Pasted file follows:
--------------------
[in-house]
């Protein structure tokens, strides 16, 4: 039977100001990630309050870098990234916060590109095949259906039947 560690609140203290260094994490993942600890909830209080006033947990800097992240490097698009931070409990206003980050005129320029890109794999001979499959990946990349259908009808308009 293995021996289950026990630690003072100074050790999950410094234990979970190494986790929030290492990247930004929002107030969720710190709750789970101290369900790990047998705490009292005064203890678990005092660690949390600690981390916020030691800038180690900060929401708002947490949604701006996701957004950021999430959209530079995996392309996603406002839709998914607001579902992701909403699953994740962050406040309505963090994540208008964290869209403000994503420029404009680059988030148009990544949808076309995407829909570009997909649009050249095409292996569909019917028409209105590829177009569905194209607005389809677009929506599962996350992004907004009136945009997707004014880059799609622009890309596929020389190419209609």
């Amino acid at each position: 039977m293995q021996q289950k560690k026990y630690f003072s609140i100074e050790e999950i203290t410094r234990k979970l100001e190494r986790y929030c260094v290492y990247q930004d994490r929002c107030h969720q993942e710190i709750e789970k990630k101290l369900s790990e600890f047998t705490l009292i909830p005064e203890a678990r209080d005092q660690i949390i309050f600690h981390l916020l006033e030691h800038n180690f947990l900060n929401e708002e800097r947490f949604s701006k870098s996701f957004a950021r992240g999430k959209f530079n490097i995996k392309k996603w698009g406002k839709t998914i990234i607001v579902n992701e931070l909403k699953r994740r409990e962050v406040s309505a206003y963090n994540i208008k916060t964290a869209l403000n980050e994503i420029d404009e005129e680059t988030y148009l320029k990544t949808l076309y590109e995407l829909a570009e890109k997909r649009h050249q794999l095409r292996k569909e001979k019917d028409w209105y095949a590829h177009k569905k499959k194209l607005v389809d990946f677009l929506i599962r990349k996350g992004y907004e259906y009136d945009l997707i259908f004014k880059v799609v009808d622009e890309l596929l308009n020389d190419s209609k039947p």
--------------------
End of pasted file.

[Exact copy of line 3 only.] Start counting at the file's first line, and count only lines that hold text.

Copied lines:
């Amino acid at each position: 039977m293995q021996q289950k560690k026990y630690f003072s609140i100074e050790e999950i203290t410094r234990k979970l100001e190494r986790y929030c260094v290492y990247q930004d994490r929002c107030h969720q993942e710190i709750e789970k990630k101290l369900s790990e600890f047998t705490l009292i909830p005064e203890a678990r209080d005092q660690i949390i309050f600690h981390l916020l006033e030691h800038n180690f947990l900060n929401e708002e800097r947490f949604s701006k870098s996701f957004a950021r992240g999430k959209f530079n490097i995996k392309k996603w698009g406002k839709t998914i990234i607001v579902n992701e931070l909403k699953r994740r409990e962050v406040s309505a206003y963090n994540i208008k916060t964290a869209l403000n980050e994503i420029d404009e005129e680059t988030y148009l320029k990544t949808l076309y590109e995407l829909a570009e890109k997909r649009h050249q794999l095409r292996k569909e001979k019917d028409w209105y095949a590829h177009k569905k499959k194209l607005v389809d990946f677009l929506i599962r990349k996350g992004y907004e259906y009136d945009l997707i259908f004014k880059v799609v009808d622009e890309l596929l308009n020389d190419s209609k039947p």